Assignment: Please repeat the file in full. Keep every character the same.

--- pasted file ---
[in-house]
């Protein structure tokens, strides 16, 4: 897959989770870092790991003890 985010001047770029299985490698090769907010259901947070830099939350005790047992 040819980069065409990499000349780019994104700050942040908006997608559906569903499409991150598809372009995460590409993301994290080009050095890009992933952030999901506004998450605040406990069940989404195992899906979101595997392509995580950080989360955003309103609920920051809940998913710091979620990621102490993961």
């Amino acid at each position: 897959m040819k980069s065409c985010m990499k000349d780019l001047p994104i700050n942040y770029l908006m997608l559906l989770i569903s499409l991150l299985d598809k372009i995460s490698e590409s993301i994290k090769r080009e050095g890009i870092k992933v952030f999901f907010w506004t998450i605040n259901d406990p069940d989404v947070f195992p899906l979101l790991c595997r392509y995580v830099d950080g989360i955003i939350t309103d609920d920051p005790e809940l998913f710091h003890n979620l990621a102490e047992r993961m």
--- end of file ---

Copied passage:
[in-house]
């Protein structure tokens, strides 16, 4: 897959989770870092790991003890 985010001047770029299985490698090769907010259901947070830099939350005790047992 040819980069065409990499000349780019994104700050942040908006997608559906569903499409991150598809372009995460590409993301994290080009050095890009992933952030999901506004998450605040406990069940989404195992899906979101595997392509995580950080989360955003309103609920920051809940998913710091979620990621102490993961």
């Amino acid at each position: 897959m040819k980069s065409c985010m990499k000349d780019l001047p994104i700050n942040y770029l908006m997608l559906l989770i569903s499409l991150l299985d598809k372009i995460s490698e590409s993301i994290k090769r080009e050095g890009i870092k992933v952030f999901f907010w506004t998450i605040n259901d406990p069940d989404v947070f195992p899906l979101l790991c595997r392509y995580v830099d950080g989360i955003i939350t309103d609920d920051p005790e809940l998913f710091h003890n979620l990621a102490e047992r993961m």